Chapter 2 - Science, Matter, Energy & Systems
 

 

What Do Scientists Do?

  • Scientists collect data and develop theories, models and laws about how nature works

 

  • What is a hypothesis?
    Answer: A hypothesis is an educated guess about what the answer to a question may be. The process of developing a hypothesis is guided by experience and knowledge and should be a statement of cause and effect that can be tested. A theory is a set of hypotheses.

 

  • What is the role of hypotheses in science?
    Answer: Hypotheses are essential in science. It is through using hypotheses, theory, research questions and the rigorous process of the scientific method that science can continue to advance.

 

  • What is a theory?

Answer: is a well-substantiated explanation of some aspect of the natural world that is acquired through the scientific method and repeatedly tested and confirmed through observation and experimentation

 

 

 

  • What is a model?
    Answer:
    Scientific modeling is a scientific activity, the aim of which is to make a particular part or feature of the world easier to understand, define, quantify, visualize, or simulate. It requires selecting and identifying relevant aspects of a situation in the real world and then using different types of models for different aims, such as conceptual models to better understand, mathematical models to quantify, and graphical models to visualize the subject. Modeling is an essential and inseparable part of scientific activity, and many scientific disciplines have their own ideas about specific types of modeling.

 

  • What is the relationship between hypotheses and models?
    Answer:
    Hypotheses of specific observations and experiments allow the development of more generalized models to predict what will happen in some other place and time.

 

  • What is a scientific law?

Answer: is a statement based on repeated experimental observations that describes some aspects of the universe. A scientific law always applies under the same conditions, and implies that there is a causal relationship involving its elements.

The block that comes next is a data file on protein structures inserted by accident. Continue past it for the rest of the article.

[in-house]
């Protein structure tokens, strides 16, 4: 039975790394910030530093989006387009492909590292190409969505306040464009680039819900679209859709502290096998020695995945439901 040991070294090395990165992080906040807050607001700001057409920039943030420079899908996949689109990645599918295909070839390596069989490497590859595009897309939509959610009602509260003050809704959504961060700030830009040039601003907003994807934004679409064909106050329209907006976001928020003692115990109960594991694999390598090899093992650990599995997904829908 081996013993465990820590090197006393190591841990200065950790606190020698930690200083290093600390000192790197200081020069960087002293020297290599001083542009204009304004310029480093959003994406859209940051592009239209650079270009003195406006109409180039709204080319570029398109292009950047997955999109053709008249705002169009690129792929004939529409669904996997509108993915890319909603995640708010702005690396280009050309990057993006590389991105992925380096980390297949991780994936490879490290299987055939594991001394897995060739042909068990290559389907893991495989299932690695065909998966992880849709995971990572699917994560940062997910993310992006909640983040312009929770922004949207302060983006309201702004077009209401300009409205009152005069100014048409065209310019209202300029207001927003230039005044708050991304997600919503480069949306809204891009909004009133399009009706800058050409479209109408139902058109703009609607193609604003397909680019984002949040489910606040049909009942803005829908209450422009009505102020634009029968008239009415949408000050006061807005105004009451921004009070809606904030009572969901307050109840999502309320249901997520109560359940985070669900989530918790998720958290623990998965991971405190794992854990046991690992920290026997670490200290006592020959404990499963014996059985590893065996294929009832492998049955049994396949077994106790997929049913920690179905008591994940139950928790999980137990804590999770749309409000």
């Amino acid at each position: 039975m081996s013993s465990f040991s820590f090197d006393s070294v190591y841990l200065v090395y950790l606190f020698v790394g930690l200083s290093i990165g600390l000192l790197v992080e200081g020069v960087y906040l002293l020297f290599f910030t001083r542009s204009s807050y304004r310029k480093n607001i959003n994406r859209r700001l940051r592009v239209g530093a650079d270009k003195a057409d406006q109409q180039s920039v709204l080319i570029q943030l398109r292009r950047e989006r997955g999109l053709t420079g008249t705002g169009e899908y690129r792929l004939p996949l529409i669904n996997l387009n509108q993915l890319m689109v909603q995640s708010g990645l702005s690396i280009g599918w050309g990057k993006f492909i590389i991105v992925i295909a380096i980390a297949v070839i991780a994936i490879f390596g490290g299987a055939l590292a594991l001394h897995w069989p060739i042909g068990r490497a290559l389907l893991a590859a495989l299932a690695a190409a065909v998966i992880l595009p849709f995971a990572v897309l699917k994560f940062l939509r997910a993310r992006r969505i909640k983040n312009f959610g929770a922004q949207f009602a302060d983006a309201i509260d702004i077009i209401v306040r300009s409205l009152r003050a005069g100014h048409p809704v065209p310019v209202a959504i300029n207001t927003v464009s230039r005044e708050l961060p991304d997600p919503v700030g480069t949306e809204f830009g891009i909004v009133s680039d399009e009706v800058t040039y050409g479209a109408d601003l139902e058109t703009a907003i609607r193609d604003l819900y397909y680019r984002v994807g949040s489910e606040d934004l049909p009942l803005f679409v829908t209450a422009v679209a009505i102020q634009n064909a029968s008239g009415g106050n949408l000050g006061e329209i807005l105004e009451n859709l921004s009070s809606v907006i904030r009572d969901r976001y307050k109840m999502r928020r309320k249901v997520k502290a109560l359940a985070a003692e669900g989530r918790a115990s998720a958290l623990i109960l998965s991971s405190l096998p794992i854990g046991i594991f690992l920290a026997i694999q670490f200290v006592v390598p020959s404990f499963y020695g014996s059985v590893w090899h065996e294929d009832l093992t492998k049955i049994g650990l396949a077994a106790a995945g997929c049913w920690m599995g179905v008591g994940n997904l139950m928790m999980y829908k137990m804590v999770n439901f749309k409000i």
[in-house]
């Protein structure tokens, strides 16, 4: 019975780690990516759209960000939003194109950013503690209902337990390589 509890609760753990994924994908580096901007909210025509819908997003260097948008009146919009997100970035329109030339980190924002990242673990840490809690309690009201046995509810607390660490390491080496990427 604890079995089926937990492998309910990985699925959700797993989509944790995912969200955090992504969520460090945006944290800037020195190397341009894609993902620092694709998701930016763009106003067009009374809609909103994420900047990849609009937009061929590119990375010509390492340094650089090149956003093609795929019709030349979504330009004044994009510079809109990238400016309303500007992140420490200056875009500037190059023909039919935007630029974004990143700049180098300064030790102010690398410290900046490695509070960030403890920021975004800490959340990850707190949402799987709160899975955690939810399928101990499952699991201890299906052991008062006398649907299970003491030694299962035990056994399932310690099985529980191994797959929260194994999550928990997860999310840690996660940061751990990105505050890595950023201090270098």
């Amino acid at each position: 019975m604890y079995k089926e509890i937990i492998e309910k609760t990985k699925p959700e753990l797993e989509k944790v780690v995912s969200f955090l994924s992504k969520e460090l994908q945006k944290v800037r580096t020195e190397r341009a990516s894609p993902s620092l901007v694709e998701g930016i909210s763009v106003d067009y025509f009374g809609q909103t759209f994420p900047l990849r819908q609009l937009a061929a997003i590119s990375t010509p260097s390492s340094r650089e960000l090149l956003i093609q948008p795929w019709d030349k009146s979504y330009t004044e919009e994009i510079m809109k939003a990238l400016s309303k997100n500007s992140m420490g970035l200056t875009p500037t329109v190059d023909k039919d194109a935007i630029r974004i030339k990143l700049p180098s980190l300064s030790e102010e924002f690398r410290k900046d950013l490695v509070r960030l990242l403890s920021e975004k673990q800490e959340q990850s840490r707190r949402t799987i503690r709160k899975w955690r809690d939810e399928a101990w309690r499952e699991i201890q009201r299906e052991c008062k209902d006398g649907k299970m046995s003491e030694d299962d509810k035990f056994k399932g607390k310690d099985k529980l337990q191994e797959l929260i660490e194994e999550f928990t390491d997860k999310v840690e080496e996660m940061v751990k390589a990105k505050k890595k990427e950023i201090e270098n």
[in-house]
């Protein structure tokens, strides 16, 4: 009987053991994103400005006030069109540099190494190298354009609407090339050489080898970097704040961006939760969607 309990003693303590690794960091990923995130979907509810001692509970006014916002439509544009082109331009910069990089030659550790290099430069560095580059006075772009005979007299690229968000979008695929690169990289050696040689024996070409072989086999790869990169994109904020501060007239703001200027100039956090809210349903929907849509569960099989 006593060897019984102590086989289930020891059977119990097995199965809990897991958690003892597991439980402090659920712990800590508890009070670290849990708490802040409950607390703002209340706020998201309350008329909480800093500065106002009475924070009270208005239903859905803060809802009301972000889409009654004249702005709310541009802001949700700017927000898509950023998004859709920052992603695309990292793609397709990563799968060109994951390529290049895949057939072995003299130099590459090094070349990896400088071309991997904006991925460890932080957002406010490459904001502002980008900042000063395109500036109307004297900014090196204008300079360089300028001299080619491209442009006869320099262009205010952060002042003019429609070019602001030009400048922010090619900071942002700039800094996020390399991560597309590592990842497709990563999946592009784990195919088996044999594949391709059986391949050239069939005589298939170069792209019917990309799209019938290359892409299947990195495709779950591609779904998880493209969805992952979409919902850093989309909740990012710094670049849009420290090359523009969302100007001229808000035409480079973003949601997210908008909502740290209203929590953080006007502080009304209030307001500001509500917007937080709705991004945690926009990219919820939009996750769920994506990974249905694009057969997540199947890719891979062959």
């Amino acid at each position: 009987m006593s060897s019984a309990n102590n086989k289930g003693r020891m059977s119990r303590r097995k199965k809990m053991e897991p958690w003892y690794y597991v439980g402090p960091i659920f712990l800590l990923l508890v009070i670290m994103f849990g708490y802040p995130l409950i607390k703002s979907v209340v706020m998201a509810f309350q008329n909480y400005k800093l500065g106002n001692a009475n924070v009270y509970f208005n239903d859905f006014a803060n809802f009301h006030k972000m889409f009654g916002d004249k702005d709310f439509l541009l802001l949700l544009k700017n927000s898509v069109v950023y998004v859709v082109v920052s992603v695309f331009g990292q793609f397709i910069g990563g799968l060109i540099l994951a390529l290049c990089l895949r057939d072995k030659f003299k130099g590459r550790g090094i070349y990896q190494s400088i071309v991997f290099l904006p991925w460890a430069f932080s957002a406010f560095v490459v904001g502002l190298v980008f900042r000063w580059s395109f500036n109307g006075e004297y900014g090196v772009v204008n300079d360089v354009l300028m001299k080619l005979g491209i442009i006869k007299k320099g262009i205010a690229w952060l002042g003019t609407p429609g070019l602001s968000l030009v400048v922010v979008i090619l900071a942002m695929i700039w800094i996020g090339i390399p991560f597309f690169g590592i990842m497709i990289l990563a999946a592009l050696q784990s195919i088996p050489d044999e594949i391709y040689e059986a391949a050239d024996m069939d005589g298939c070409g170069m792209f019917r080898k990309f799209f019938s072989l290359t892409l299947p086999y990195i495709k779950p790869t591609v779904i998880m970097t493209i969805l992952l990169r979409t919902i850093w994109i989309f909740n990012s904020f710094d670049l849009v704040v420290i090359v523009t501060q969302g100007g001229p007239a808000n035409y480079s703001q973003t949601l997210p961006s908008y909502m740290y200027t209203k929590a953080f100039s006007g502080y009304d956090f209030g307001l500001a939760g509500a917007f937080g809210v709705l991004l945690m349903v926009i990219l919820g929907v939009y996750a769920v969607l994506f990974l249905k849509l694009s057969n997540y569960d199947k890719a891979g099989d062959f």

Scientific Law vs. Theory: a law describes what nature does under certain conditions, and will predict what will happen as long as those conditions are met. A theory explains how nature works in a more general sense.

 

Examples:

  • Big Bang Theory: A general statement of the origin of the universe.
  • Hubble's Law of Cosmic Expansion: provides a concise method for measuring a galaxy's velocity in relation to our own.

 

The Scientific Method

 

  • Science is a search for order in nature
  • Scientific theories and laws are the most important results of science
    • Scientific theory
      • Widely tested
      • Supported by extensive evidence
      • Accepted by most scientists in a particular area

 

Scientific Method Videos:

The Times and Troubles of the Scientific Method

Scientific Method Monty Python

Neil DeGrasse Tyson - Scientific Method

 

 

 

What Is Matter and What Happens When It Undergoes Change?

  • Matter consists of elements and compounds, which are in turn made up of atoms or molecules
  • Whatever matter undergoes a physical or chemical change, no atoms are created or destroyed (the law of conservation of matter)
  • Matter consists of elements and compounds
    • Matter
    • Elements
    • Compounds
  • Atoms and molecules are the building blocks of matter
    • Atomic theory
    • Subatomic particles
      • electrons (elementary particles)
      • protons (composed of three quarks, 2 ups, 1 down))
      • neutrons (composed of three quarks, 1 up, 2 down)

       

    • Atomic number (O8, Na11, Fe26)
    • Mass number
    • Isotopes
    • Ions
    • pH
    • Molecule
    • Compounds
    • Chemical formula
      • H2SO4
    • Chemical Reaction
      • 2SO2(g) + O2(g) + 2H2O(l) = 2H2SO4

 

 

 

  • Organic compounds are the chemicals of life
    • Hydrocarbons and chlorinated hydrocarbons
    • Simple carbohydrates
    • Macromolecules: complex organic molecules
  • Inorganic compounds
  • Matter comes to life (relationship graphic)
    • Cells
    • DNA: DNA (deoxyribonucleic acid) carries the genetic information in the bodyís cells.
    • Genes: A gene is a distinct portion of a cellís DNA. Genes are coded instructions for making everything the body needs, especially proteins.
    • Chromosomes: Genes are packaged in bundles called chromosomes. Humans have 23 pairs of chromosomes (for a total of 46).
  • Some forms of matter are more useful than others (examples)
    • High-quality matter
    • Low-quality matter